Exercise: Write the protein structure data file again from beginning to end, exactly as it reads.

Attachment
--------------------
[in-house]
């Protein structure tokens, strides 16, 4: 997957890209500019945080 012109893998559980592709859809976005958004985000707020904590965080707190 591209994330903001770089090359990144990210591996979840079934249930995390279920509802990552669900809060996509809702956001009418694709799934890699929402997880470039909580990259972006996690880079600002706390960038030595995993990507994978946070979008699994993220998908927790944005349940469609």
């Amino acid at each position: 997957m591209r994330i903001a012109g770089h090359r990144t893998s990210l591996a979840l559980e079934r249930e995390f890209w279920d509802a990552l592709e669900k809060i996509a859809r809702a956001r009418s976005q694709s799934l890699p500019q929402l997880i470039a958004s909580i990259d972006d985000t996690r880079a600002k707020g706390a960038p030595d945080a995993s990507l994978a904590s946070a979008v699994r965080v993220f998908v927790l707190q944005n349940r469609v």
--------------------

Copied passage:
[in-house]
């Protein structure tokens, strides 16, 4: 997957890209500019945080 012109893998559980592709859809976005958004985000707020904590965080707190 591209994330903001770089090359990144990210591996979840079934249930995390279920509802990552669900809060996509809702956001009418694709799934890699929402997880470039909580990259972006996690880079600002706390960038030595995993990507994978946070979008699994993220998908927790944005349940469609």
């Amino acid at each position: 997957m591209r994330i903001a012109g770089h090359r990144t893998s990210l591996a979840l559980e079934r249930e995390f890209w279920d509802a990552l592709e669900k809060i996509a859809r809702a956001r009418s976005q694709s799934l890699p500019q929402l997880i470039a958004s909580i990259d972006d985000t996690r880079a600002k707020g706390a960038p030595d945080a995993s990507l994978a904590s946070a979008v699994r965080v993220f998908v927790l707190q944005n349940r469609v």